January 6 mutiny trials are just heating up. The House Committee investigating the January 6 attack never promised a quiet summer, but it certainly looked like it might be when the investigations began a month ago. Quietly summer Many of what were expected to be the biggest revelations appeared to have been leaked before the hearings began, and the six to eight scheduled public sessions, likely to last only two hours each, seemed to telegraph modest ambitions, especially compared to Watergate of 1973. Of the 237-hour hearings, or the 2015 Republican-led Benghazi hearings, only Hillary Clinton testified publicly for 11 hours.
But then the trials begin, and with them an emotional and tense multimedia roller coaster, masterfully crafted by former ABC News executive James Goldston to emulate the prestigious TV series, in which each “episode” reveals deeper twists and turns and more corruption and outrage. . Rep. Liz Cheney and surprise witness Cassidy Hutchinson, an aide to former chief of staff Mark Meadows, emerged as the biggest breakout TV stars of the summer.
The testimony so far has proven more compelling, damning and damaging to former President Trump than almost anyone could have imagined. The committee clearly owns the goods and understands how to package them for maximum impact. They are now preparing to return from the summer break with two more hearings this week, one on Tuesday and a second prime-time hearing.
For 18 months, the tick-tock of the Trump administration’s chaotic structure until Jan. 6 has trickled through news reports, documentaries and government documents, giving the public a sense of the extent of the misdeeds and the damage to American democracy. But these events seem similar to what the country (and the world) has lived through during the four years of Trump’s presidency—a flurry of haphazard and noisy sloppy and chaotic statements, ill-conceived tweets, hasty policy choices, and careless whining.
Now the nation sees differently: There is a method to Trump’s madness. The events that took place in the 10 weeks from early November to January 6 were far more organized and sinister than previously known.
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More importantly, evidence of crimes and crimes proved inescapable.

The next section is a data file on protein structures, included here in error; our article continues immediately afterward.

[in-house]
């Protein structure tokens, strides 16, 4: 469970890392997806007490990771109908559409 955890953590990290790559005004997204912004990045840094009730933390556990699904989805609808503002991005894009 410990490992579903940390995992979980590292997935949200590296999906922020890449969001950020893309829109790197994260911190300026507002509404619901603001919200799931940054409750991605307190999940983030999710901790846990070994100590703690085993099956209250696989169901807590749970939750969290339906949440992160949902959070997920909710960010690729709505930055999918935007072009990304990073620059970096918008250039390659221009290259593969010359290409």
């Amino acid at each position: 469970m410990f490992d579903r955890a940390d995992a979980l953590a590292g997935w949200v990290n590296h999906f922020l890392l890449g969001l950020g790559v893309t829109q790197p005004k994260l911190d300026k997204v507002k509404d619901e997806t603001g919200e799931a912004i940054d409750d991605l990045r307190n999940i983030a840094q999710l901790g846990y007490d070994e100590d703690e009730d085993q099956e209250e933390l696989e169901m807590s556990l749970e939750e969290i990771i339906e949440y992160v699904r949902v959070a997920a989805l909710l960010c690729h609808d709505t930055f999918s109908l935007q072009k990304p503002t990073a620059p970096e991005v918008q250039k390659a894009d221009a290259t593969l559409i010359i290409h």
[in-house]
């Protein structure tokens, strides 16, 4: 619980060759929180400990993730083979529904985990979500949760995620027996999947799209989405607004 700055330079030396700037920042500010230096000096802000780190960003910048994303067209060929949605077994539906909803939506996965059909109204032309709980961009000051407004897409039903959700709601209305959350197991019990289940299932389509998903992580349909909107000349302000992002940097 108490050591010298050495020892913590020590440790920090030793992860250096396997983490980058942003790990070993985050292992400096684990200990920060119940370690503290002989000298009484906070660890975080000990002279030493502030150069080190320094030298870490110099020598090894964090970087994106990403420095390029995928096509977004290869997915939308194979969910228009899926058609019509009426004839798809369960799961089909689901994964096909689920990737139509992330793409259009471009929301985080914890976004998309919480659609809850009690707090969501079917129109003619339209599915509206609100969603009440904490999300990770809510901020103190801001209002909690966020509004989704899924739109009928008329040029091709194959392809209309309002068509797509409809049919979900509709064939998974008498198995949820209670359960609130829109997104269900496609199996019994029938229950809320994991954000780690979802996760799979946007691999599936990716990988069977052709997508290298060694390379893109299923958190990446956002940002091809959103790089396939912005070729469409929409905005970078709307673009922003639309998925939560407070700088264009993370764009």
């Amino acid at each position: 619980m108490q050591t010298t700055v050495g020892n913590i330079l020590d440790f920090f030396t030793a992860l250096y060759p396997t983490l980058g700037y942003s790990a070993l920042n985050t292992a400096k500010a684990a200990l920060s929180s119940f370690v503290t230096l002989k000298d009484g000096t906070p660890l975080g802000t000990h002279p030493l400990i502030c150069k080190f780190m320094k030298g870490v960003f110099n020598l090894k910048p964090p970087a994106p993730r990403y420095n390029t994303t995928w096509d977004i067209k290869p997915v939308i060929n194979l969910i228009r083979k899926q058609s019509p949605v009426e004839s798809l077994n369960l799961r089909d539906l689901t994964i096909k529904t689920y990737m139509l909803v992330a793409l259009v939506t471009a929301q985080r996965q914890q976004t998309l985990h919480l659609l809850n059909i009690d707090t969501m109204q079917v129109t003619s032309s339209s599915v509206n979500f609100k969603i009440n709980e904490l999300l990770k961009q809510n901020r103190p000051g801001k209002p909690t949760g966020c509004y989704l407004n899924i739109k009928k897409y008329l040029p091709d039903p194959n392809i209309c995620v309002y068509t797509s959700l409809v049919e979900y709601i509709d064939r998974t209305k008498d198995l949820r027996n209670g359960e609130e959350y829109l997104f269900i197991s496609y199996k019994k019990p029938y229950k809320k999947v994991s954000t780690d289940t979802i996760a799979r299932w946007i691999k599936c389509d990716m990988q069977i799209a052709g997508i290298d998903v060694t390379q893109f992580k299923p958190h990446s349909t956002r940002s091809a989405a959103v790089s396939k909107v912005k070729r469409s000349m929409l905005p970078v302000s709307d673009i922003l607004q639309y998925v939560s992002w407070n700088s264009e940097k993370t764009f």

Actually it seems to be Very guilty In the days and weeks leading up to the Jan. 6 riots at the Capitol — and Trump aides seemed to understand clearly they were headed for a criminal count. As Hutchinson Recalculated White House counsel Pat Cipollone told her, “We’re going to be charged with every crime imaginable. [let the President go to the Capitol on January 6.]”
Overall, the committee paints a more organized and coherent picture of the administration’s efforts than most had imagined. The investigations revealed a coordinated seven-part effort by the Trump White House—and the president himself—to weaponize every public, political and governmental tool at his disposal in the face of clear and convincing electoral defeat. He and a small cadre of loyal aides sought to undermine the legitimacy of Joe Biden’s victory, encouraged states to overturn valid election results, tried to install election-skeptic loyalists in the Justice Department, and exerted constant pressure on Vice President Mike Pence. His constitutional role and the Electoral College denied him confirmation. And then—when literally all else failed—Trump encouraged his supporters to flock to the Capitol, and without doing anything to stop them—they stormed through the building and came close to harming Pence and lawmakers.
Trump knew what he was doing, aides repeatedly and widely said, was wrong, and continued his pressure campaign anyway. January 6 was not a spontaneous riot; It was a last-ditch attempt at a rebellion that had failed at every step up to that point. And according to Hutchinson, the White House chief, many from members of Congress participated. Mark Meadows Herself, in the final days of the Trump administration sought the president’s apology for their actions, making it clear that there was a guilty mind that prosecutors called “mens rea.” In the 18 months since the events at the Capitol, the Justice Department has indicted more than 800 people involved in the riots, including eye-opening charges of “seditious conspiracy” against some members of white nationalist militias such as the Oath Keepers. And the Proud Boys, who should feature prominently at congressional hearings this week. Certainly none of those indicted yet are in Trump’s inner circle.